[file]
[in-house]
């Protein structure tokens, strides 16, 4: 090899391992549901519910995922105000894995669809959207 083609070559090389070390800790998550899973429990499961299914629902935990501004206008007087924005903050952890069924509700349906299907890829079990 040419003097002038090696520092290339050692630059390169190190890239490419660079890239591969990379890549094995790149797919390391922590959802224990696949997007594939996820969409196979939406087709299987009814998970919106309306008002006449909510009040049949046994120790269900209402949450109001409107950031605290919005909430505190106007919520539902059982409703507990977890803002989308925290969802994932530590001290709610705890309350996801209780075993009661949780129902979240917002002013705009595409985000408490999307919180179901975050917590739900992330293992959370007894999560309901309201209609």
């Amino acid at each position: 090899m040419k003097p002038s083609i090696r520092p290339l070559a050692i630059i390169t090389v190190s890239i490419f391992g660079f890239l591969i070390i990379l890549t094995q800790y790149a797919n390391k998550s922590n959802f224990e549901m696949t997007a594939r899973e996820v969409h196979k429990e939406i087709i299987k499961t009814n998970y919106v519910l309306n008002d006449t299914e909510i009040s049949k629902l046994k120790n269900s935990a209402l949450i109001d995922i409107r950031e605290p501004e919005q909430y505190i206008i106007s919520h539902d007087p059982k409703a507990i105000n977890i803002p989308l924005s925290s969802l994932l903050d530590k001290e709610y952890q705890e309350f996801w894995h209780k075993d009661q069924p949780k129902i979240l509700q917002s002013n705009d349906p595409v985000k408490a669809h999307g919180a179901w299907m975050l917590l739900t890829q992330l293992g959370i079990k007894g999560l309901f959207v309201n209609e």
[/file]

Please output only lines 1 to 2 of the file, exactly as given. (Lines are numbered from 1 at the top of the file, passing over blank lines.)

[in-house]
């Protein structure tokens, strides 16, 4: 090899391992549901519910995922105000894995669809959207 083609070559090389070390800790998550899973429990499961299914629902935990501004206008007087924005903050952890069924509700349906299907890829079990 040419003097002038090696520092290339050692630059390169190190890239490419660079890239591969990379890549094995790149797919390391922590959802224990696949997007594939996820969409196979939406087709299987009814998970919106309306008002006449909510009040049949046994120790269900209402949450109001409107950031605290919005909430505190106007919520539902059982409703507990977890803002989308925290969802994932530590001290709610705890309350996801209780075993009661949780129902979240917002002013705009595409985000408490999307919180179901975050917590739900992330293992959370007894999560309901309201209609």